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Samaritans Paperback – April 14, 2017
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Lynn's protagonist is Max Green, a Vegas casino manager who decides he can bring in more money running a hospital. And he sort of does--by making choices that show he has even less empathy than the current US President.
I haven't read satire this hilarious and powerful since Riotous Assembly, the late Tom Sharpe's indictment of apartheid in South Africa. This is essential reading for anyone who has a body and wants to keep it alive.
M. G. Lord, Assistant Professor of English (Practice) at the University of Southern California; author of Forever Barbie and The Accidental Feminist.
Samaritans is the story of a struggling community hospital in Washington DC which appoints Max Green, an executive from a Las Vegas casino as its CEO in order to deal with its difficult financial situation. Max is a monster of self-centredness, greed and corporate malpractice whose approach to healthcare is summed up in this conversation with his secretary:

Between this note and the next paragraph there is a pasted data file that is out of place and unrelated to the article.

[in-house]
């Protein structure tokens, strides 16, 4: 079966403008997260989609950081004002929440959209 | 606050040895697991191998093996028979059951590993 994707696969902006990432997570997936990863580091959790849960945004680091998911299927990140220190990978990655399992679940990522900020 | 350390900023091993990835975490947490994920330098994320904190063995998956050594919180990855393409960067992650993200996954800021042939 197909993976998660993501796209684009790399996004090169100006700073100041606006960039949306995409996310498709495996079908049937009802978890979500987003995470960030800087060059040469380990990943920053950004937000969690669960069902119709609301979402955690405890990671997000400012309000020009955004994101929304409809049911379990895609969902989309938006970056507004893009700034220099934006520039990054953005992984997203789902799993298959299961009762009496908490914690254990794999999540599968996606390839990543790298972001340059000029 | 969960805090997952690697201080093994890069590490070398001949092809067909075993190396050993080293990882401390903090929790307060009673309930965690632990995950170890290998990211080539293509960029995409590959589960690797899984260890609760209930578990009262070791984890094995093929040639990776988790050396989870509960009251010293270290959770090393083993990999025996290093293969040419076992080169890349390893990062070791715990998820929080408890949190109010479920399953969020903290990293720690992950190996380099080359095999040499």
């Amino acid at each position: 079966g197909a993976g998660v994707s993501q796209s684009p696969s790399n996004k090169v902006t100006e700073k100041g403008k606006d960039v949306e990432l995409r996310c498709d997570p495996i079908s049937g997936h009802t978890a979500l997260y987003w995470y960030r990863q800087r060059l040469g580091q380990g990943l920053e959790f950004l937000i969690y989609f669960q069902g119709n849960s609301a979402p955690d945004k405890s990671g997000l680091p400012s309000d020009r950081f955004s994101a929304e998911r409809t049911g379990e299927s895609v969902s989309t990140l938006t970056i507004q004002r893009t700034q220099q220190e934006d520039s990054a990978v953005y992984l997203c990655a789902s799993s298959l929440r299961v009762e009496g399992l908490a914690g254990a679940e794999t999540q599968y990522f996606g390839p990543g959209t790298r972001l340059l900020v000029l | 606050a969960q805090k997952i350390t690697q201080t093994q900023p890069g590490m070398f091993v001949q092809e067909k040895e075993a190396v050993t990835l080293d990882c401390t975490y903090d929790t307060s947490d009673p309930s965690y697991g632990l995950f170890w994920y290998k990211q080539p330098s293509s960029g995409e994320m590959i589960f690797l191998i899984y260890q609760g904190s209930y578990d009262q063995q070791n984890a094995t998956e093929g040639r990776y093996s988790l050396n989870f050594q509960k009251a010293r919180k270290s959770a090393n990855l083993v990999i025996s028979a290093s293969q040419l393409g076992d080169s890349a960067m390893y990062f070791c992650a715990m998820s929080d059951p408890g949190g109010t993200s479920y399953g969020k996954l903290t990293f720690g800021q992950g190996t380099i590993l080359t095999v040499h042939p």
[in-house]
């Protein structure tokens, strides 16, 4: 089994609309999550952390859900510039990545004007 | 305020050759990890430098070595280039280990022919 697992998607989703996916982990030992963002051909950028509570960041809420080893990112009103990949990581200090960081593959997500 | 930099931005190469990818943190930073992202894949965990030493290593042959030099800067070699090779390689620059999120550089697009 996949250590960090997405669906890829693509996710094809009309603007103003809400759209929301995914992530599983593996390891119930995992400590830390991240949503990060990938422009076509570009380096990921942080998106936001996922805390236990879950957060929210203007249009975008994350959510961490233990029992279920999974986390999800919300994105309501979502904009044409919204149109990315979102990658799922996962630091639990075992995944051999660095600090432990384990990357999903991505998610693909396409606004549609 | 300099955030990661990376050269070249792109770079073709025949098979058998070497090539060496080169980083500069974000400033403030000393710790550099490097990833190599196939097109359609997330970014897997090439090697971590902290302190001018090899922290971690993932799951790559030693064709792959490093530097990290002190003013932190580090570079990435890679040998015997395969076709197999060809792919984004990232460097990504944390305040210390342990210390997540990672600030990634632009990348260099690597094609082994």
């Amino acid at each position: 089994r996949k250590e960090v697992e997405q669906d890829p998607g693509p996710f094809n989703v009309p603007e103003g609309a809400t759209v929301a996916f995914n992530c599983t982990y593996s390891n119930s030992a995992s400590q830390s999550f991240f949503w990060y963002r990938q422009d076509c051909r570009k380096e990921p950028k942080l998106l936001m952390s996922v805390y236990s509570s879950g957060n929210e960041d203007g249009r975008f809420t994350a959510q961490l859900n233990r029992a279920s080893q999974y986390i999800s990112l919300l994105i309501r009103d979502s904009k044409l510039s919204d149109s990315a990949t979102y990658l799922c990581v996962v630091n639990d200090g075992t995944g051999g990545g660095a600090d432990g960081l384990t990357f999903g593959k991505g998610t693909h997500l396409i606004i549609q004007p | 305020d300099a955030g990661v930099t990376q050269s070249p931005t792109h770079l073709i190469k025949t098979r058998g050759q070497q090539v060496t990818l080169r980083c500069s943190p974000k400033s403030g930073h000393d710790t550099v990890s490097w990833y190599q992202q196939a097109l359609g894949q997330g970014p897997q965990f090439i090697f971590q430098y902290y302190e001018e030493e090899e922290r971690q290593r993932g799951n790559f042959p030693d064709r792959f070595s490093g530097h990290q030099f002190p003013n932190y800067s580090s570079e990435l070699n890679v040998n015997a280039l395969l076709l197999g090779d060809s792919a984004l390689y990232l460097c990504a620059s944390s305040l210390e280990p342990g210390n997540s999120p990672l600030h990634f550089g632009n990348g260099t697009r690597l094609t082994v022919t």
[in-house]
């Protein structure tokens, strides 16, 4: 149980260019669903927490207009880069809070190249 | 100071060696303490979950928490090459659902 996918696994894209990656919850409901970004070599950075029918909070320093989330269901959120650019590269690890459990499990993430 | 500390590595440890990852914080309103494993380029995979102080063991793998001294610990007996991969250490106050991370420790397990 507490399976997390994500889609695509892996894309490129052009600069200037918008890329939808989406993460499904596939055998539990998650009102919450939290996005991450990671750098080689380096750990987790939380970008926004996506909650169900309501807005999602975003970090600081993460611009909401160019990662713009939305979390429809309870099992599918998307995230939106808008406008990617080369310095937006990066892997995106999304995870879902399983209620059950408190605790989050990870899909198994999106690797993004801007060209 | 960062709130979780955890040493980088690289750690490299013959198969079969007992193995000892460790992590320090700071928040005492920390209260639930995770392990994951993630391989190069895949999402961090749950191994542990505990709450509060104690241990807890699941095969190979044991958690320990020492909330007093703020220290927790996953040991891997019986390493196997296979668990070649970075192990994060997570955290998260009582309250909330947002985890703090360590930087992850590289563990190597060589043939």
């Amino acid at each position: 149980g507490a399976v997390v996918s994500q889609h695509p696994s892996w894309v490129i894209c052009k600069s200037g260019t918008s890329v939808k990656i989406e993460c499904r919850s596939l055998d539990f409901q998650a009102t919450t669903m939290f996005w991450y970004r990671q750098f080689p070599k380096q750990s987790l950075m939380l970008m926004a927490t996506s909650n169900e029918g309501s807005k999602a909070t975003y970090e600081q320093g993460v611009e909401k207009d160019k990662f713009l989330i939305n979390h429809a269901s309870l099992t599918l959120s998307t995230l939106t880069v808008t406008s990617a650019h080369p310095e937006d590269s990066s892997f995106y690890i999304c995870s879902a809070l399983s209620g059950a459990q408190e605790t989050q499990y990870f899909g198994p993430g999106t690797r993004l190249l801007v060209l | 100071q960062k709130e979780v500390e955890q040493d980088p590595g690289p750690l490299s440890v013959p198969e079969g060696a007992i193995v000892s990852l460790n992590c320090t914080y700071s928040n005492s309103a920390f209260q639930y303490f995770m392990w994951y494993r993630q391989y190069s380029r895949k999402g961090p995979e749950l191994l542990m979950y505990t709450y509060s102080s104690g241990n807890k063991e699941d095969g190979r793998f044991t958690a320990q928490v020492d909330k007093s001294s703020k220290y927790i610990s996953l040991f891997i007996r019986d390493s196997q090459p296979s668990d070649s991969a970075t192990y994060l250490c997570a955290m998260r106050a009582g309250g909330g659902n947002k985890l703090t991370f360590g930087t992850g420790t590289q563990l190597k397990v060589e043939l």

"What do you think we should do if our uninsured patients can't pay the bills?" [Max asked.]
"Same as your last business did, I expect."
"Break their legs?"
She smiled "No, silly, use a collection agency."
"You mean, bankrupt them?"
"If we have to. Otherwise everyone will want healthcare, whether they can afford it or not."
"You're exactly right," Max said. "people can't have what they can't afford. That's what got America into this economic mess – everybody wanting something for nothing. There's no morality in that, is there?"
Subtle, this ain't. It's a political polemic, really, but made witty and very readable by Lynn's comic skill. He aims somewhat crude but well-directed blows at corporate greed, management hypocrisy and callousness, the excesses and absurdities of the US healthcare industry and so on. The book is very well-researched, so people cite genuine cases describing just what Lynn is denouncing, making the whole thing quite chilling. (And do make sure you read the Epilogue when you've finished the main book. It's brief but brilliant, I think, especially in the light of recent political developments.)
Samaritans is an enjoyable read which made me smile, made me angry and made me think. Recommended.
(I received an ARC via Netgalley.)